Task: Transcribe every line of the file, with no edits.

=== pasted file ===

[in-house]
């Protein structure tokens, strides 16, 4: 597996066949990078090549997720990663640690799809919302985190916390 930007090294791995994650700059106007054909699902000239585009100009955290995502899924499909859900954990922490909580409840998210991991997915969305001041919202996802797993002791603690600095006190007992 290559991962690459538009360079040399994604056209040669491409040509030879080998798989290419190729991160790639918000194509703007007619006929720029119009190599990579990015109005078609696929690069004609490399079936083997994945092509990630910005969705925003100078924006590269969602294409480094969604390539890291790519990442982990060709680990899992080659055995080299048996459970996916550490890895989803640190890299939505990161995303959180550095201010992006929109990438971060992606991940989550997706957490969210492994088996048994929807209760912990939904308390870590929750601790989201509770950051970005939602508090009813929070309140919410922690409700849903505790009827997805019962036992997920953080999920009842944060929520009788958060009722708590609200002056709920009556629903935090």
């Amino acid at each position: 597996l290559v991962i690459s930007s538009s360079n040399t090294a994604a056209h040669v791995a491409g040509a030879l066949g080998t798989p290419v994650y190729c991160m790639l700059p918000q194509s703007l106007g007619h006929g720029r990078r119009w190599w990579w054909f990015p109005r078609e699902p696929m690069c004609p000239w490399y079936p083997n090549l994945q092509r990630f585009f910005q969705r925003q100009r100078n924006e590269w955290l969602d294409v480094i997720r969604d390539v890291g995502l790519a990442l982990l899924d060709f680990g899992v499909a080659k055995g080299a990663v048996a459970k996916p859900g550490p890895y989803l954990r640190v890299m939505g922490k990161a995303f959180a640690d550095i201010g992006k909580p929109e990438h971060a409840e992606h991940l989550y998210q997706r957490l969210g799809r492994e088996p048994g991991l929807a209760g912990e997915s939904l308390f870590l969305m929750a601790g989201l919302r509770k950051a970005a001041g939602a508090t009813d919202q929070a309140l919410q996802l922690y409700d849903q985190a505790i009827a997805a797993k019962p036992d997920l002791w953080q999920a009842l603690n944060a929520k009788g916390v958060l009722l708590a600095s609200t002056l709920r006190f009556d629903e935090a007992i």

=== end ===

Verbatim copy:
[in-house]
């Protein structure tokens, strides 16, 4: 597996066949990078090549997720990663640690799809919302985190916390 930007090294791995994650700059106007054909699902000239585009100009955290995502899924499909859900954990922490909580409840998210991991997915969305001041919202996802797993002791603690600095006190007992 290559991962690459538009360079040399994604056209040669491409040509030879080998798989290419190729991160790639918000194509703007007619006929720029119009190599990579990015109005078609696929690069004609490399079936083997994945092509990630910005969705925003100078924006590269969602294409480094969604390539890291790519990442982990060709680990899992080659055995080299048996459970996916550490890895989803640190890299939505990161995303959180550095201010992006929109990438971060992606991940989550997706957490969210492994088996048994929807209760912990939904308390870590929750601790989201509770950051970005939602508090009813929070309140919410922690409700849903505790009827997805019962036992997920953080999920009842944060929520009788958060009722708590609200002056709920009556629903935090």
């Amino acid at each position: 597996l290559v991962i690459s930007s538009s360079n040399t090294a994604a056209h040669v791995a491409g040509a030879l066949g080998t798989p290419v994650y190729c991160m790639l700059p918000q194509s703007l106007g007619h006929g720029r990078r119009w190599w990579w054909f990015p109005r078609e699902p696929m690069c004609p000239w490399y079936p083997n090549l994945q092509r990630f585009f910005q969705r925003q100009r100078n924006e590269w955290l969602d294409v480094i997720r969604d390539v890291g995502l790519a990442l982990l899924d060709f680990g899992v499909a080659k055995g080299a990663v048996a459970k996916p859900g550490p890895y989803l954990r640190v890299m939505g922490k990161a995303f959180a640690d550095i201010g992006k909580p929109e990438h971060a409840e992606h991940l989550y998210q997706r957490l969210g799809r492994e088996p048994g991991l929807a209760g912990e997915s939904l308390f870590l969305m929750a601790g989201l919302r509770k950051a970005a001041g939602a508090t009813d919202q929070a309140l919410q996802l922690y409700d849903q985190a505790i009827a997805a797993k019962p036992d997920l002791w953080q999920a009842l603690n944060a929520k009788g916390v958060l009722l708590a600095s609200t002056l709920r006190f009556d629903e935090a007992i």